A Tale of Two Concerts

It was the best of times. It was the drunk of times. It was Snow Patrol. It was Metallica. It was Malahide Castle. It was Slane Castle. It was Heineken. It was more Heineken.

I’ve never been a regular concert-goer. Over the years my friends and peers have gone to acts such as Green Day and Metallica when I wasn’t allowed to go/ had no money for my own ticket! They’ve been to festivals like Oxygen and EP when I’ve been too young, dumb or broke to procure entry. It was a frustrating existence when the summer rolled around as groups would inevitably form to go to gigs and concerts and I’d settle in for another night watching Made In Chelsea.
I make it sound as if I was a recluse and a loner. While that might be somewhat true now it couldn’t have been further from the truth back then. I had many friends and many opportunities to attend events in Dublin or Cork. I couldn’t go either because I was too young or I was too broke.

I don’t have any regrets in this life. I do wish that I had gone to see Metallica in Marlay Park in 2009 when my friends all went up with one of their older brothers. I wish I had gone to see Green Day a few years after when they played in Dublin. I wish I had saved more money when I was that age instead of supporting the BFS in Blarney by buying chicken rolls any chance I got. Alas, these are not regrets. If I ever perfect time travel, and God knows I’ve been trying, I’d go back, ruffle my hair and say, “Eat those chicken rolls Cian. Your metabolism is fast and you’re strong. It won’t be like this in ten years.” And I’d respond, “STRANGER! FAT STRANGER! HEEEEEEEELLLLLPPPPP!!!” And I’d swiftly teleport back to 2040 Cork, where traffic hovers above the city, the river Lee is but a speck in our digital glasses and the Events Centre is still under construction!

I went to a good few concerts in New York and loved ’em all. Vance Joy in Prospect Park was probably my favourite. Although I knew all of the songs from his new album we kept shouting “Play Riptide ya prick.” While I’m confident Vance himself would probably find this funny, the American couples surrounding us obviously didn’t, and we received enough side-eye for another pair of glasses!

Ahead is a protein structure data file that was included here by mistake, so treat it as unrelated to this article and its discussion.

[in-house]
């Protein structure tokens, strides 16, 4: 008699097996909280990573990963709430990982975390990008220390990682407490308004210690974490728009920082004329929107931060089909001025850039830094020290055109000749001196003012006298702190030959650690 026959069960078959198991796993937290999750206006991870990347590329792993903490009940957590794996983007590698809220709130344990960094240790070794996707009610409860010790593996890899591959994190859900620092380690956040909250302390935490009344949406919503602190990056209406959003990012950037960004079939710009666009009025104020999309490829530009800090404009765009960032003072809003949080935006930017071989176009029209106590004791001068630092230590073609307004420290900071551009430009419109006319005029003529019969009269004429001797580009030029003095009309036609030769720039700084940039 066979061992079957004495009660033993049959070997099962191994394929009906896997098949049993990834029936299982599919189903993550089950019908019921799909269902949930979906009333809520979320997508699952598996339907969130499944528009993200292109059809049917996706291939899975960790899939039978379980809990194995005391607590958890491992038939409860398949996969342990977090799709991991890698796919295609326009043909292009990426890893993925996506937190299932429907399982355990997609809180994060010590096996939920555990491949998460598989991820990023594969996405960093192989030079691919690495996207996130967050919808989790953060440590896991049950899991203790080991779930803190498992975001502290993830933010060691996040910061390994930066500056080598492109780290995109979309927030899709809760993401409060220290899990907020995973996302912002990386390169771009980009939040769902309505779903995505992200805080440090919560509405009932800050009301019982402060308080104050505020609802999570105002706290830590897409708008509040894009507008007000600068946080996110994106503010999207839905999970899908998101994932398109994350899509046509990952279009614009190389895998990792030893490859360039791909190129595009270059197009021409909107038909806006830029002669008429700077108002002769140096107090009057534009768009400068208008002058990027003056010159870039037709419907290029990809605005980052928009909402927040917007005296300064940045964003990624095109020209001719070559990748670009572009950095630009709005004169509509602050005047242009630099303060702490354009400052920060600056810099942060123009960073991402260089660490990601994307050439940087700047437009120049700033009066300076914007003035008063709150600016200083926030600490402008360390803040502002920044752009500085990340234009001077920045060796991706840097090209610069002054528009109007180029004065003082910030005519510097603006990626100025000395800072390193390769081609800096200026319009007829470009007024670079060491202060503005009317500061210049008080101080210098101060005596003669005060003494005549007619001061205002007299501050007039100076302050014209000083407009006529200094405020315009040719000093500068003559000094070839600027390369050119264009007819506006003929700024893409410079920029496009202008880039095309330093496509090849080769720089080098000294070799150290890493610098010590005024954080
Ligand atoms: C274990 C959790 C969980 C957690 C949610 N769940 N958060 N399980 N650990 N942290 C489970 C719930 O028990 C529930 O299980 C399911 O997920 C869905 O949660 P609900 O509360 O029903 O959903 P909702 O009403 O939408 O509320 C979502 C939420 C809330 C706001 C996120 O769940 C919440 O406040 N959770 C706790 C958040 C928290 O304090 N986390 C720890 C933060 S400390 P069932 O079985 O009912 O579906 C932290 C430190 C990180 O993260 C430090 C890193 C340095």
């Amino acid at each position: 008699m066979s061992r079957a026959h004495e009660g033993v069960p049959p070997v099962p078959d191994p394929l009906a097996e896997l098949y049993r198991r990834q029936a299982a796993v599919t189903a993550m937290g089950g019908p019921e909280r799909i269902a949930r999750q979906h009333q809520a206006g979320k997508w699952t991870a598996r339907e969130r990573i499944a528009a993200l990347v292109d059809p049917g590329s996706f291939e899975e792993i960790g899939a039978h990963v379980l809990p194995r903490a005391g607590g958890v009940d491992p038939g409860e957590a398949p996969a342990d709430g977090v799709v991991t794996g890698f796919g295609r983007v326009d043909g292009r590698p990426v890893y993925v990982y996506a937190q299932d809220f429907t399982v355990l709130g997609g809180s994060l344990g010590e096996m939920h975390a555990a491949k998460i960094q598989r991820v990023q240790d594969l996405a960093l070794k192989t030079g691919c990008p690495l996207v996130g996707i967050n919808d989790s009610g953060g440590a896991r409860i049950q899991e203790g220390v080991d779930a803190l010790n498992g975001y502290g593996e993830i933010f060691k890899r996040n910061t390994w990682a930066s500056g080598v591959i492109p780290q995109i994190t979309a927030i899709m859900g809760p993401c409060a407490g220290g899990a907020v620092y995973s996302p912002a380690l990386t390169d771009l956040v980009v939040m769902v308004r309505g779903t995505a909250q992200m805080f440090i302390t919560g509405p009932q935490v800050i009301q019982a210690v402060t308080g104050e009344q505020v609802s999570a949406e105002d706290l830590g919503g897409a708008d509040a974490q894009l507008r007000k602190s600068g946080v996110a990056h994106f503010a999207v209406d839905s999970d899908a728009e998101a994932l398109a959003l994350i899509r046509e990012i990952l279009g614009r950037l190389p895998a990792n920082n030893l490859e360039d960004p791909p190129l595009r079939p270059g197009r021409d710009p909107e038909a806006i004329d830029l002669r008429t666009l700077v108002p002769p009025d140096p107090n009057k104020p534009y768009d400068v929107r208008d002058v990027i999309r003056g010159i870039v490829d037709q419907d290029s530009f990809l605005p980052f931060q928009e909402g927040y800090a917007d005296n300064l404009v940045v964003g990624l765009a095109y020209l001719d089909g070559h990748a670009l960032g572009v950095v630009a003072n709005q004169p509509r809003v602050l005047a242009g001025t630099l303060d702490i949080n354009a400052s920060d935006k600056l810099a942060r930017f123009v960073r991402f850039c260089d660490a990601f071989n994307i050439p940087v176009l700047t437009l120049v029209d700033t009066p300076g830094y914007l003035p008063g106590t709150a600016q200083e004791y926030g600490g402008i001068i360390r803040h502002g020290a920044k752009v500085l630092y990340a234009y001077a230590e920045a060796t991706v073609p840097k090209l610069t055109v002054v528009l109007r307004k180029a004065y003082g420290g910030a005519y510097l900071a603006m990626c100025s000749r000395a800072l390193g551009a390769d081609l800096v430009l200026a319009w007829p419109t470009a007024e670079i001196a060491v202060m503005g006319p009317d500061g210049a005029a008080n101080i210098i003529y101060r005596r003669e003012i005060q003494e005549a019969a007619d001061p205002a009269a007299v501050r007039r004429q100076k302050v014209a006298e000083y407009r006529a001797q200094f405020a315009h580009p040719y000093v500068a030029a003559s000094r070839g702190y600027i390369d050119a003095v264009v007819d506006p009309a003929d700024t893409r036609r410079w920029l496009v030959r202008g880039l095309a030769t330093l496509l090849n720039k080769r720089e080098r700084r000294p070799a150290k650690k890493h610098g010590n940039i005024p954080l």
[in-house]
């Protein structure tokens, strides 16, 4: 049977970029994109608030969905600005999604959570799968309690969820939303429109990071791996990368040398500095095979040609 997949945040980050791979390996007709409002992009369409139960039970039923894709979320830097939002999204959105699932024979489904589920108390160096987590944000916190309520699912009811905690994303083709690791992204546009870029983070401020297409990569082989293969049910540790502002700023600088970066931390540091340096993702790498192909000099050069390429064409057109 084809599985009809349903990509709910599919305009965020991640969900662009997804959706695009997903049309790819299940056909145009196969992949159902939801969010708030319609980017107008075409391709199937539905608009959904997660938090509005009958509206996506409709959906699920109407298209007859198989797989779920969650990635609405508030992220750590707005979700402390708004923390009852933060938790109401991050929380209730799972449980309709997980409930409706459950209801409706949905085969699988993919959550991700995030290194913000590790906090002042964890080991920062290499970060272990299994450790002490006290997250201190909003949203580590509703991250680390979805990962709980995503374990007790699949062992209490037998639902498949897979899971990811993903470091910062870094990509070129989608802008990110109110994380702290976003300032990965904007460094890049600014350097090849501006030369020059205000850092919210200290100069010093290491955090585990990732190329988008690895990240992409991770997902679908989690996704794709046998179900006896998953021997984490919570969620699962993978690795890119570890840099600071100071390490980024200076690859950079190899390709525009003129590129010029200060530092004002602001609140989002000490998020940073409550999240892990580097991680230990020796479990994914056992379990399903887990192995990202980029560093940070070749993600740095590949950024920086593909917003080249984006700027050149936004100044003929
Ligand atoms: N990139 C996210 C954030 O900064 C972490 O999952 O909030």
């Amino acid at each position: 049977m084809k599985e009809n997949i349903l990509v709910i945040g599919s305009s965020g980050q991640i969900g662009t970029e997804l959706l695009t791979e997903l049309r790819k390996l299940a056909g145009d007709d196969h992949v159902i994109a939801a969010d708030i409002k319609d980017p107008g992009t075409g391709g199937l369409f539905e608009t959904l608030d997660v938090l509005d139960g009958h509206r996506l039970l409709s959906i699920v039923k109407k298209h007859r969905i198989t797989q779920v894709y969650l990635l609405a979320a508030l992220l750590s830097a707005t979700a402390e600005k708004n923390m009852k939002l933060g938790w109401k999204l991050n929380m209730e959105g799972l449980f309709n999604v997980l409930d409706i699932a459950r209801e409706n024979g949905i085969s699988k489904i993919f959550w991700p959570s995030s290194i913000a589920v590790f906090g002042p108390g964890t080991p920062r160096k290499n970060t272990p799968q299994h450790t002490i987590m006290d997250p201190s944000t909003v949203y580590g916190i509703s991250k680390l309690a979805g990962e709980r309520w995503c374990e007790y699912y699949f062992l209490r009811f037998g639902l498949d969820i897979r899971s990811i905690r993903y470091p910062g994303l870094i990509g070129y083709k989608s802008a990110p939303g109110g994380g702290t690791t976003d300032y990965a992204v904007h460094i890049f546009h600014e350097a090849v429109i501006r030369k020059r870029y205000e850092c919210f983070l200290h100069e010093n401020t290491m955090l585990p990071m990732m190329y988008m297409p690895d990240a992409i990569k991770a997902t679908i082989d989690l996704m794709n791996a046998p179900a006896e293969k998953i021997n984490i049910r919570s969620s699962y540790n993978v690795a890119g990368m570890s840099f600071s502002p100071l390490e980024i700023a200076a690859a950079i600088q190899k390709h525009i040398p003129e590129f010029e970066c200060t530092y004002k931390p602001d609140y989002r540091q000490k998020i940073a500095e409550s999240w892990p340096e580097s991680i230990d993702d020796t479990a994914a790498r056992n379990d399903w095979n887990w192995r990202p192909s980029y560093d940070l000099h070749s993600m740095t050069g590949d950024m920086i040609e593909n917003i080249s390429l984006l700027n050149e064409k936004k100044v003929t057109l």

A number of us attended a gig in Brooklyn where Florence and the Machine played alongside Muse and AJR for charity. That was really enjoyable. We all got fairly drunk, though, and I apologise to the girl sitting in front of me. I did not mean to spill a whole can of Brooklyn Lager down your back. You were a good sport.

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Gary Lightbody

Snow Patrol were really, really good. I attended with the lovely Katie and we had an absolute ball. Malahide Castle was a cool venue, and it let me feel like I was at some part of a festival for the first time.
I couldn’t get over how smiley Gary Lightbody, the lead singer, was up on stage. Katie told me that the band had taken a break due to his problems with alcohol and he was now completely sober. Despite the fact that I knew perhaps three of their songs and had only listened to their new album about twelve hours previously, I was privileged to attend a concert where the artist was so visibly happy with what they were doing.

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James Hetfield and Kirk Hammett

The next day, still drunk from Coppers and whiskey n’ gingers, I made the long trek from the Green Zone Car Park to the entrance to Slane Castle. An hour and a bit later I arrived at my destination, two bottles of water and three cigarettes in, where I was ready to finally see Metallica. I hadn’t listened to their music in years, bar the day before where I scrambled to see would I still like them. And I did. I really did.
I could go into massive detail about the concert itself and the venue and how great it was and how we all let out a massive roar when the main act came on. I could tell you how nobody took their eyes off the stage and the hush before each song followed by a swelling shout will never leave my memory. I could tell you about Whiskey in the Jar and One and Master of Puppets and all the other classics they laid on us. I’d rather just say that the crowd, the fans, the people who attended the concert made it the best thing I’ve ever been a part of. Ever little interaction me and Sarah had was so delightfully wholesome; two lads from Tipp, where one worked in Blackpool, told us of other metal concerts and European cities; two young fellas who gave Sarah a card for his podcast; Jerry from Wisconsin who came all the way from the States to see the band; the rocker from Ennis who really didn’t like where he was from; the Polish lady in the queue for the food who had a Northern Irish twang; and the countless others.